Interpretation of symbolism in the hobbit
'The Hobbit' by J.R.R. Tolkien is a fantasy novel that uses symbolism to convey its themes and messages. Some examples of symbolism in the book include:
The ring: The ring that Bilbo finds in Gollum's cave is a symbol of the corrupting influence of power and the dangers of greed. It represents the idea that power can corrupt even the most innocent of individuals.
The journey: The journey that Bilbo and the dwarves take to reclaim their homeland is a symbol of the hero's journey, it represents the idea of facing challenges and overcoming obstacles to achieve a goal.
The dragon: The dragon Smaug, who guards the dwarves' treasure, is a symbol of destructive greed and the consequences of hoarding wealth.
The dwarves: The dwarves represent the idea of a community that is united in a common goal, they represent the idea of loyalty and friendship.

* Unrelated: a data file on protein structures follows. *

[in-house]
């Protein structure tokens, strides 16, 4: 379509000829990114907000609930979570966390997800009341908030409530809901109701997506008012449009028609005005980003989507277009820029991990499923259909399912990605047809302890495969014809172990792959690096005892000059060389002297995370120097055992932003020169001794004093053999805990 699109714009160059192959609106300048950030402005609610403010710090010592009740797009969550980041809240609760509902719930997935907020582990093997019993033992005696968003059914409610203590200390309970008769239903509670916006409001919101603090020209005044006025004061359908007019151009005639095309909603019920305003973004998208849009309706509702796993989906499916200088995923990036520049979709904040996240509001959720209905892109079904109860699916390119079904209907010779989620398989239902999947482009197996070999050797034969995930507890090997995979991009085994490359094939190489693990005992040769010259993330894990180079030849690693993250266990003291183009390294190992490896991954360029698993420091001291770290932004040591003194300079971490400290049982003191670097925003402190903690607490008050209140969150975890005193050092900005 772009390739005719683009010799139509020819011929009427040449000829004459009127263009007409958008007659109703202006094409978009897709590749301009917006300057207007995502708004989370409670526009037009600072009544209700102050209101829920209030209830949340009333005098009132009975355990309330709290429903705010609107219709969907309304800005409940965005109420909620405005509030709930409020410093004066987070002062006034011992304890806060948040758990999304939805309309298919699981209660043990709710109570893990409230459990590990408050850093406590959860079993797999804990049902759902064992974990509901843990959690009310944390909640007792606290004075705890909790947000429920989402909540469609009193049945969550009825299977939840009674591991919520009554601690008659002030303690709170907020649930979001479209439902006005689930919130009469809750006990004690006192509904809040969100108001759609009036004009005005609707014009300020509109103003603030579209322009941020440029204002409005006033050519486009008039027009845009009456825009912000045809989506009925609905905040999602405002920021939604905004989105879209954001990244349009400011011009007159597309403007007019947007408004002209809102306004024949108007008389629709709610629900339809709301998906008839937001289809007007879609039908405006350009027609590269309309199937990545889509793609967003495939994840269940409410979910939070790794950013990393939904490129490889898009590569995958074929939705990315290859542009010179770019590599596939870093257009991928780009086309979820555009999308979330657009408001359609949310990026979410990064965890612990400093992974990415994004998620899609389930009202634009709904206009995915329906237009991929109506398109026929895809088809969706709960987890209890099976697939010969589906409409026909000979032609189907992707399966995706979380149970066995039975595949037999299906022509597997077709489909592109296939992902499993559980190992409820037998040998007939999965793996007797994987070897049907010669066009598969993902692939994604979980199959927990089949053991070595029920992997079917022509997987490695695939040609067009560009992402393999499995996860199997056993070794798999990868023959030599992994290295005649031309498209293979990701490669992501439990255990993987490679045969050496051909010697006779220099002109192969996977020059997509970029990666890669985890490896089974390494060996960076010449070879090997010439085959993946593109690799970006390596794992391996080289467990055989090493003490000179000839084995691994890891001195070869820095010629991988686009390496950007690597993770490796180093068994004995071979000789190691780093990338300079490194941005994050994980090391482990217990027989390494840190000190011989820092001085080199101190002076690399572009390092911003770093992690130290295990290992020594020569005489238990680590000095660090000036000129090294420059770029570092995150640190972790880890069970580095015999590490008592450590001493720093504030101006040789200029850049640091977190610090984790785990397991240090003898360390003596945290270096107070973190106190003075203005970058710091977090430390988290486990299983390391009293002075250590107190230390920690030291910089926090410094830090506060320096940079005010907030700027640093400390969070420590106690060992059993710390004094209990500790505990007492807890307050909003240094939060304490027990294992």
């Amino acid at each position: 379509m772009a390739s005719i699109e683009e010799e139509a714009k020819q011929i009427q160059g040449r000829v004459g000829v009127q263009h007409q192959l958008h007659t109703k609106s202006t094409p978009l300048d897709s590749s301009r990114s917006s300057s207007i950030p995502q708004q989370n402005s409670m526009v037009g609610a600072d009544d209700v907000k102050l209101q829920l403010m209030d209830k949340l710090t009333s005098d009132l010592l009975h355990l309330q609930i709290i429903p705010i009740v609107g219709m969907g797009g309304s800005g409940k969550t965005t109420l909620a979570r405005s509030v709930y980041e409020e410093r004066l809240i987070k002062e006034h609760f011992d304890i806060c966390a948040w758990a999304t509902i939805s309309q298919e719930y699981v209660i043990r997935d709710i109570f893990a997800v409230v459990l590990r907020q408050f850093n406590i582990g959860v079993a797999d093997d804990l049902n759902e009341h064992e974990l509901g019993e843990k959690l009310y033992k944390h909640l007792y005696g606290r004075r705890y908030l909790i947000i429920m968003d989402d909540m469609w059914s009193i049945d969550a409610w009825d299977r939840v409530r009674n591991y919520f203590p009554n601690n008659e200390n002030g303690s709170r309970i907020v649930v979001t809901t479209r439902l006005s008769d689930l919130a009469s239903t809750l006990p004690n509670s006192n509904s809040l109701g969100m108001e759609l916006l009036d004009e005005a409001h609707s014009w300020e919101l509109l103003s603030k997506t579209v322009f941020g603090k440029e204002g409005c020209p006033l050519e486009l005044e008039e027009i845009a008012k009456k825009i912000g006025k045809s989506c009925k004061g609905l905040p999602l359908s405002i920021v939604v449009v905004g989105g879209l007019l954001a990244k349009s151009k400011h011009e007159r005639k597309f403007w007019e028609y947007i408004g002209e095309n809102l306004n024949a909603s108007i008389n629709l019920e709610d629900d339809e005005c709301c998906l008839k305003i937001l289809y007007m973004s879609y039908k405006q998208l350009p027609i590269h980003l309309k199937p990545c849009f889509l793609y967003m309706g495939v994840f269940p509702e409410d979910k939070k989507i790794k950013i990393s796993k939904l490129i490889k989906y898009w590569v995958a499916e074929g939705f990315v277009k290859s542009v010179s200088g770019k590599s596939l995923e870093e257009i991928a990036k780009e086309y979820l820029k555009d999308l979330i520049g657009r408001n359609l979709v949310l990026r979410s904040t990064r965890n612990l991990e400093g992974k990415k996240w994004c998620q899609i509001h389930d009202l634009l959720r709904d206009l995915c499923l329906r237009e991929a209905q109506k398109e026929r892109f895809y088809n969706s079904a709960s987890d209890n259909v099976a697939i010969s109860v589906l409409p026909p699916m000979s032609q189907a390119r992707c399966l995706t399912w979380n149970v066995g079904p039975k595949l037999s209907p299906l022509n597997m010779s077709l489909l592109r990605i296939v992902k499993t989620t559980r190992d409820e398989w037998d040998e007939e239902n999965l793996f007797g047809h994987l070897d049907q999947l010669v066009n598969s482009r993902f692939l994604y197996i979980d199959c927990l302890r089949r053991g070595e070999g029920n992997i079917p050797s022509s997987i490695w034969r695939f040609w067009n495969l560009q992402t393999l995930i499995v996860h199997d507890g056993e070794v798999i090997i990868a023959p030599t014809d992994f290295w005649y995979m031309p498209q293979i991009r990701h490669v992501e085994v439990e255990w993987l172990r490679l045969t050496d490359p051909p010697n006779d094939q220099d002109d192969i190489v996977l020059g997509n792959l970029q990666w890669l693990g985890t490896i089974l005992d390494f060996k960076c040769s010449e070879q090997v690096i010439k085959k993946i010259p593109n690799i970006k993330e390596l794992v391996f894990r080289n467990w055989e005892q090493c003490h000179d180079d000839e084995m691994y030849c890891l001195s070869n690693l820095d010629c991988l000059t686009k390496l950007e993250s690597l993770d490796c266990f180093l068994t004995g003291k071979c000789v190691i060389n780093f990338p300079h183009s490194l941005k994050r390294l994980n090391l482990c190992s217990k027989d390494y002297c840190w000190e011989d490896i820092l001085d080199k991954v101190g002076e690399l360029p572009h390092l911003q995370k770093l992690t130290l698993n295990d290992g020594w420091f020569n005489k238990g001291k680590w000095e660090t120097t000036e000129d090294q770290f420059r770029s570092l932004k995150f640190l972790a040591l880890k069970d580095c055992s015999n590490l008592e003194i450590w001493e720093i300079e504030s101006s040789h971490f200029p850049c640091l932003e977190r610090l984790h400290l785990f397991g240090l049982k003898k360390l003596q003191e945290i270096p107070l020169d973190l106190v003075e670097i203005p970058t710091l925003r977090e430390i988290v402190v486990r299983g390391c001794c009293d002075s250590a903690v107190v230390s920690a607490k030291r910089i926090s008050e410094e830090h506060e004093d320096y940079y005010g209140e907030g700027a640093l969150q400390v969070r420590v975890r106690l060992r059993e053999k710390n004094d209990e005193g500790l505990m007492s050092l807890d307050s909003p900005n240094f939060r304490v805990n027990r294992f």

The forest: The enchanted forest represents the idea of the unknown, the place where the travelers have to face the unknown and the uncertainty of the future.
The mountains: The mountains represent the idea of the grandeur and majesty of nature, they are a symbol of the power and beauty of the natural world.
Overall, 'The Hobbit' is a novel that uses symbolism to convey its themes and messages, it employs a wide range of symbols, such as the ring, the journey, the dragon, the dwarves, the forest and the mountains, to explore ideas such as the corrupting influence of power, the dangers of greed, the hero's journey, loyalty and friendship, facing the unknown, and the power and beauty of nature.